Here's a 1,000+ word preview of a preseason game that is still more than two days away. Bloggers, I think, it is safe to say, are pumped for the season to start.
The 100 most influential people in sports, according to Business Week. Golf (Tiger Woods) and football (Roger Goodell) took the top two spots. I wonder if that bothers this draft's third pick, David Stern, or not. Some other NBA-related names: Michael Jordan is grandfathered into the top ten, presumably because no one has ever sold sneakers like he has. LeBron James is 17th, Kobe Bryant is 28th, Paul Allen is 36th, Mark Cuban is 44th, Casey Wasserman (CEO of Wasserman Media Group, generally seen around the NBA as "Arn Tellem's Agency") is 46th, Stern's deputy commissioner Adam Silver is 53rd, Magic Johnson is 58th, Jerry Colangelo is 60th, Celtics' chairman Wyc Grousbeck is 90th, Bobcats' majority owner Robert Johnson is 92nd, Nuggets owner Stan Kroenke is 94th, and Arn Tellem is 98th.
A thorough review of the different NBA preview magazines that are out there. As a kid in the grocery story magazine aisle, I had my own method of reviewing those magazines: The better they said the Blazers would be, the more I thought the authors were brilliant.
Basketbawful's ongoing experiments with learning to jump higher: "A quick note on recovery: Chris, the issuer of this challenge, e-mailed to warn me of the painful aftereffects of using the Strength Shoes. He explained that his legs were almost useless the day after his first training session, and that he briefly considered amputating them and fitting the stumps wtih bionic implants. (Okay, I made up the second half of that sentence. As far as you know.) Fortunately, I had read about the Strength Shoe hangover, and I was ready. So in addition to the proscribed stretches, my post-Strength Shoe workout recovery period also includes icing my calves, 15-20 minutes in a Whirlpool tub, and 10-20 minutes of vigorous therapy from an electric handheld massager. I skipped recovery once and my legs felt like they were trying to contract to 1/5th their normal size the next morning. I didn't skip again."
A bunch of internet geeks get to meet the Blazers brass, and get some weight loss tips in the process.
The Toronto Globe and Mail's Michael Grange, from Raptors training camp: "So far in camp I've pretty much avoided the whole Andrea situation. Yes he's put on some muscle and he's not shy about taking his shirt off when the opportunity permits, so it's hard to miss. And he's generally seemed to have a bounce to his step and smile on his face that was missing for much of last year. In the scrimmage last night one of his first touches was a driving lefty lay-up to the middle from the low block that got a basket with Bosh guarding him. A move like that clearly comes from gym time: He simply didn't have it in his arsenal before. On another occasion he caught the ball at the three-point line but took a determined dribble to create a better shot for himself from about 18 feet, much to Sam's delight. In fact Sam has gone out of his way to praise Bargnani after practice on a couple of different occasions while in the earshot of reporters, for what that is worth. But then again Bargnani was brilliant in training camp and the exhibition last season, so I'm saving my Bargnani proving doubters wrong column until December or so. But yes, he looked pretty good last night."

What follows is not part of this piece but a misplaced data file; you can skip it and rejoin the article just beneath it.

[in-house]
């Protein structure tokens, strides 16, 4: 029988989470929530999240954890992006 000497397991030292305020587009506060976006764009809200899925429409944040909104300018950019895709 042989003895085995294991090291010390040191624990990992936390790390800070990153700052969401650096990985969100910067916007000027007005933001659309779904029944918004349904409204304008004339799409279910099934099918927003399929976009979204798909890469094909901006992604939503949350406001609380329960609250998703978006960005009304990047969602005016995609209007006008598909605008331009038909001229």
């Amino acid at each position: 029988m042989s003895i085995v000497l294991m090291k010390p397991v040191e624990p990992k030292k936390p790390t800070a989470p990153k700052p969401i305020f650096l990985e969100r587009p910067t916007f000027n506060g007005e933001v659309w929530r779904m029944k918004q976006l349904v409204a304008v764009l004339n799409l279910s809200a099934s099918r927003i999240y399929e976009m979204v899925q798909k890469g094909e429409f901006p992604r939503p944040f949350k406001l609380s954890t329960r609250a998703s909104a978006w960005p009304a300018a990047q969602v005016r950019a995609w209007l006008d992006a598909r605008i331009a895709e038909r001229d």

I am way behind reading, after spending all week on the court -- more stories and video to come from from Training Like a Pro -- but of course the Pedowitz report is a something I'll be talking about at length. Here is one interesting reaction.
Speaking of video from Training Like a Pro, Hoopsworld's Steven Kyler and Bill Ingram are all over it.
Over the last week, I have gotten emails and calls from all kinds of people saying that they expect Jason Williams to be back in the league. I wonder what percentage of the time an athlete under 35 retires and it sticks. In the end, that NBA ... it's a pretty good job.
Eric Musselman says that being "clutch" is something you can see in a player's eyes, but not on the stat sheet. If "clutchness" exists, and I'm prepared to believe it does, wouldn't it have to present itself in some statistical fashion? I mean, in the end, we're talking about playing well, as in getting stops, making buckets, and doing other things that are trackable. And if they're not trackable at all, doesn't that mean you're seeing an attitude that doesn't translate exactly to being clutch? UPDATE: 82games has looked at clutch stats several different ways. Sort them for +/- and you'll see: It is good to play with LeBron James.
UPDATE: I was at the rookie shoot, with Kevin Love much of the day, but somehow I missed his remarkable trick shot demonstration. I wonder how many misses they had to edit out.